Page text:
07/07/2010 04:20 pm ET Updated May 25, 2011

Pricing the Cost of Carbon Dioxide Emissions

At climate talks in Copenhagen last year, the Obama administration pledged that the United States would cut its carbon dioxide emissions to 17 percent below 2005 levels by 2020. This target can be substantially achieved by a transition from coal-based electricity to natural gas. The United States is already moving from coal-based electricity production to a system based on natural gas. Policymakers should encourage this transition.

There are three important unresolved questions in the current debate on the reduction of carbon dioxide emissions. First, what is the range of prices on carbon dioxide emissions that will be necessary to achieve the desired reductions? Second, should electrical generators and transport fuels be regulated jointly or should they be regulated separately? Third, should the restrictions be in the form of a quantity restriction such as cap and trade or should the restrictions be in the form of a price restriction such as a carbon tax?

We recently calculated the price of carbon dioxide emissions that would result in the transition from coal to gas in electrical generation. The results of these calculations enable us to comment on these questions. Based upon our research, we believe that for the purposes of carbon emissions policy, it is may prudent to decouple the regulation of electricity generation and transportation fuels. It would also be our recommendation that in regulating electricity generation, Congress adopt a price restriction such as a carbon tax rather than quantity restriction such as a cap and trade. Our work suggests an initial 20 percent reduction in carbon dioxide emissions could come from the transition from coal to gas in electrical generation. This approach carries several benefits. First, the electricity generation infrastructure in the United States is already converting to natural gas as the coal-powered infrastructure ages, so Congress would be working with existing market forces. Second, there is spare natural gas capacity within the system so the transition from coal to gas would not be constrained by the delays in having new gas generation capacity come online. Third, a carbon tax would not introduce the volatility to the market for electricity that might result from the dynamics in the market for carbon dioxide emission permits.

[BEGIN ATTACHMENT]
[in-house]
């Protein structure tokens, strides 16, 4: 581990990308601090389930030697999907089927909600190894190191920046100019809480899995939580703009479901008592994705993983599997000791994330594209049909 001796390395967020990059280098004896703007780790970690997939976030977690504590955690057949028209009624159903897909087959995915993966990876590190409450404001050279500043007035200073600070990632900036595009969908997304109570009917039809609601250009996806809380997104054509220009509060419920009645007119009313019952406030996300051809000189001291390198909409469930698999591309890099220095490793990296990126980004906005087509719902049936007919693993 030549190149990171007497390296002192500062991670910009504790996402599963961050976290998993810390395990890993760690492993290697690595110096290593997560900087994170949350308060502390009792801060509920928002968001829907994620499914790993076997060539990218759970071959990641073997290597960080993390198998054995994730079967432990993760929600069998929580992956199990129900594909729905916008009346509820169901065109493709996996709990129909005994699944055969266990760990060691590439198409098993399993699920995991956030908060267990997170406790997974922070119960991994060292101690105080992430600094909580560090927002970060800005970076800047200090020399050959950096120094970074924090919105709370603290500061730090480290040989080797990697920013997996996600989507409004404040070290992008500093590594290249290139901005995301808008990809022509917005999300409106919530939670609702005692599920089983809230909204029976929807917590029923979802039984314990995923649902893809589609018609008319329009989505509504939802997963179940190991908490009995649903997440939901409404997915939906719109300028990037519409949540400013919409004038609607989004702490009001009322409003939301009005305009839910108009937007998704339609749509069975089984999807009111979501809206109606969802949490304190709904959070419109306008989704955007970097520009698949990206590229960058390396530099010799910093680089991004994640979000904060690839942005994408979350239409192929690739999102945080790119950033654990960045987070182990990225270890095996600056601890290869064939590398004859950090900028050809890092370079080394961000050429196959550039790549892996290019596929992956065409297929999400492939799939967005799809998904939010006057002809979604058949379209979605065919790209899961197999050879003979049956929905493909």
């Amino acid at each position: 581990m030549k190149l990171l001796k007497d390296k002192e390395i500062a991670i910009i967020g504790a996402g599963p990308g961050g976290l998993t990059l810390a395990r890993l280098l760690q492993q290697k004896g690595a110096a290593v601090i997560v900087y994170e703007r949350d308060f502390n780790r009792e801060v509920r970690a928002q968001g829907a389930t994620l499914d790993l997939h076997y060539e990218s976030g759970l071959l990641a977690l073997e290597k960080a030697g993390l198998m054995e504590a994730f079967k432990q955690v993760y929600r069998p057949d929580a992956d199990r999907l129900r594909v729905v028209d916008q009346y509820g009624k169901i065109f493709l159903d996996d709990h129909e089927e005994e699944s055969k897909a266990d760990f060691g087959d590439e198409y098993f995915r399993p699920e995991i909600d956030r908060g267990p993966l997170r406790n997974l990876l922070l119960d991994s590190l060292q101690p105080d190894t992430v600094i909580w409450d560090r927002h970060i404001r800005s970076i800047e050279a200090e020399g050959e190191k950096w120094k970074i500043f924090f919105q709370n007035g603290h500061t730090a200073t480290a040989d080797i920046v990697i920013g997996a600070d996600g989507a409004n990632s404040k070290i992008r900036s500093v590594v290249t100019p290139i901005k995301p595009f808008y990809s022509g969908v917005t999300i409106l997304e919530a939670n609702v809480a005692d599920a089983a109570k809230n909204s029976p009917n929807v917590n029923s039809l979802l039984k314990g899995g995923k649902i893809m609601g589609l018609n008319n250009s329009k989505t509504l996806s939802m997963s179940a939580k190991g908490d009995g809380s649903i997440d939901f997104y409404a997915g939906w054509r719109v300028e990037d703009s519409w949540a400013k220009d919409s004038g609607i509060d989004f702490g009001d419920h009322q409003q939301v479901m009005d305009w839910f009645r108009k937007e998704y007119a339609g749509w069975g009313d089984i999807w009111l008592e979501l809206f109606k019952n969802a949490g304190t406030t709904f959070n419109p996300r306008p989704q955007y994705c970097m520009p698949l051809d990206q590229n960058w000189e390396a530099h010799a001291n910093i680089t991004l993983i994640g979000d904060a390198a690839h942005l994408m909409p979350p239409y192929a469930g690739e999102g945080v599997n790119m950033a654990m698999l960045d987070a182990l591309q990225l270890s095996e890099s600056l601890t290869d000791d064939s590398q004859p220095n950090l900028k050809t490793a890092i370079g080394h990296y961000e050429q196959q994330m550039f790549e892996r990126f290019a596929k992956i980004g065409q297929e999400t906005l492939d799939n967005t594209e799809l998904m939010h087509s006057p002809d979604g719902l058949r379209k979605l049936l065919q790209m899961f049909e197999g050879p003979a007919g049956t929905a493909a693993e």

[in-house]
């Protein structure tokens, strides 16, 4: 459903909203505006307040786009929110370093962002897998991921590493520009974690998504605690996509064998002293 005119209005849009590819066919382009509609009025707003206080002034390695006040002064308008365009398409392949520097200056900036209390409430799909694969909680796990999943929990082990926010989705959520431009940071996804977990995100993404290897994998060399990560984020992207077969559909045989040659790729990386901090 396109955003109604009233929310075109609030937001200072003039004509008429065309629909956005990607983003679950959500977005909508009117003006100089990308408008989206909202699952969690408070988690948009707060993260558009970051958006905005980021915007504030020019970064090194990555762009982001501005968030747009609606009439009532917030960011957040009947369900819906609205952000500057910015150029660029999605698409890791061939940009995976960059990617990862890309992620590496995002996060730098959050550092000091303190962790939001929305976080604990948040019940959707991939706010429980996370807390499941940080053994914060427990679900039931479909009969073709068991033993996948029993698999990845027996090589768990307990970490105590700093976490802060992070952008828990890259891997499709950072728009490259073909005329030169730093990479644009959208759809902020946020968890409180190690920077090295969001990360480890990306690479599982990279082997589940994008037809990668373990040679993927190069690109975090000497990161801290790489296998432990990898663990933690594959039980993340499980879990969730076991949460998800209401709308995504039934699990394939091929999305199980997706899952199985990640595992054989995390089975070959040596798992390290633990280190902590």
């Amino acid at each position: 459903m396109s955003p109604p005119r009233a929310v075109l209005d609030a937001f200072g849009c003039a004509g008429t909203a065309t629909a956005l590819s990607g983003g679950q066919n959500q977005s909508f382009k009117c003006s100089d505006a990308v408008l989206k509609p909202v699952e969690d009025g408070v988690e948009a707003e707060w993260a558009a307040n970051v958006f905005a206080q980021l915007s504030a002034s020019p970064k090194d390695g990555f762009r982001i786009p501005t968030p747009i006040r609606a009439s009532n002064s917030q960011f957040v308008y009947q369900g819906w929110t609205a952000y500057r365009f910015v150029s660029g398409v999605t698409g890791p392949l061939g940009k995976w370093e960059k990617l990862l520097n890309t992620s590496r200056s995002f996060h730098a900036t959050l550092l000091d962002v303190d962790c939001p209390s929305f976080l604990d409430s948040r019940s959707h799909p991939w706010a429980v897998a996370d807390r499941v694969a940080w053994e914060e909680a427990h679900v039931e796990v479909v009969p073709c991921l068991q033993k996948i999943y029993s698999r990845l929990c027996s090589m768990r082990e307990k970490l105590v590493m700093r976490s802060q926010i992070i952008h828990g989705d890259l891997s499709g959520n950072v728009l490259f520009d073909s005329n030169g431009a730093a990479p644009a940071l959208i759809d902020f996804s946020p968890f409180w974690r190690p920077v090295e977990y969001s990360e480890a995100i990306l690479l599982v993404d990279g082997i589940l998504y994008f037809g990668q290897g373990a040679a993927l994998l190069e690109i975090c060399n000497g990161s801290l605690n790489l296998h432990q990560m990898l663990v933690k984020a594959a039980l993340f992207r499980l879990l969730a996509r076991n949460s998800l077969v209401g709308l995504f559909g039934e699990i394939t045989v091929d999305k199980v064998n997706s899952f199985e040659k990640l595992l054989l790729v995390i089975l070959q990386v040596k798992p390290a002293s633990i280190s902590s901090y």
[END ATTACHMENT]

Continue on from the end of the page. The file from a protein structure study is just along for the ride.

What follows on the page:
Using the cost of displacing coal with gas may seem like a simplistic approach to a very complicated question, but the coal generation of electricity is the 900-pound gorilla in the room. The United States produces approximately 4 billion megawatt hours (MWh) of electricity a year, of which about 2 billion MWh are produced by coal-fired generators. Coal produces about 33 percent of U.S. carbon dioxide emissions or about 2 billion metric tons. Coal-fired generators produce as much carbon dioxide as the total amount produced by transport fuels in the United States.

Replacing coal generators with those that run on natural gas is the most economical way to achieve a target of reducing carbon dioxide emissions by 20 percent. Unless or until there is a technological breakthrough in carbon sequestration, the carbon intensity of coal means that "clean coal" cannot be an important factor in reducing carbon dioxide. Replacing existing coal generation capacity with modern coal generation plants can only reduce total carbon dioxide by 5 percent. However, through the development of nontraditional sources of natural gas, the United States is in the fortunate position of having enough new natural gas production coming online to make it possible to shift electricity generation from coal to natural gas. It is still doubtful whether natural gas supplies will be adequate to maintain this shift in the long run; therefore, development of nuclear and renewable electricity generation will need to continue at a rapid pace. Natural gas, however, can be the transition technology to carbon-neutral electrical generation.